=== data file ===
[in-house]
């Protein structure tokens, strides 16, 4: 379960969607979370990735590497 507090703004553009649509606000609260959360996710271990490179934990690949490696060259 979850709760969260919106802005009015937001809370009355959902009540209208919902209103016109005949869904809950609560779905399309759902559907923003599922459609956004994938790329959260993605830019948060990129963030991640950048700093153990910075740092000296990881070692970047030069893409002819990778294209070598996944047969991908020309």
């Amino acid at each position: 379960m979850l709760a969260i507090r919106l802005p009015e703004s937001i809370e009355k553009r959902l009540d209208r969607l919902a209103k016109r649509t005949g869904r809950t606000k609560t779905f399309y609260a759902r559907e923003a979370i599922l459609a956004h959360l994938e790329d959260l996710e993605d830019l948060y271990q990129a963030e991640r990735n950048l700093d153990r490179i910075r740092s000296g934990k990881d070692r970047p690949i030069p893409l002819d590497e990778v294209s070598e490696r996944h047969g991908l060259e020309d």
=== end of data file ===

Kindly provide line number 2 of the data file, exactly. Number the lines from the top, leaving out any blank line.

């Protein structure tokens, strides 16, 4: 379960969607979370990735590497 507090703004553009649509606000609260959360996710271990490179934990690949490696060259 979850709760969260919106802005009015937001809370009355959902009540209208919902209103016109005949869904809950609560779905399309759902559907923003599922459609956004994938790329959260993605830019948060990129963030991640950048700093153990910075740092000296990881070692970047030069893409002819990778294209070598996944047969991908020309």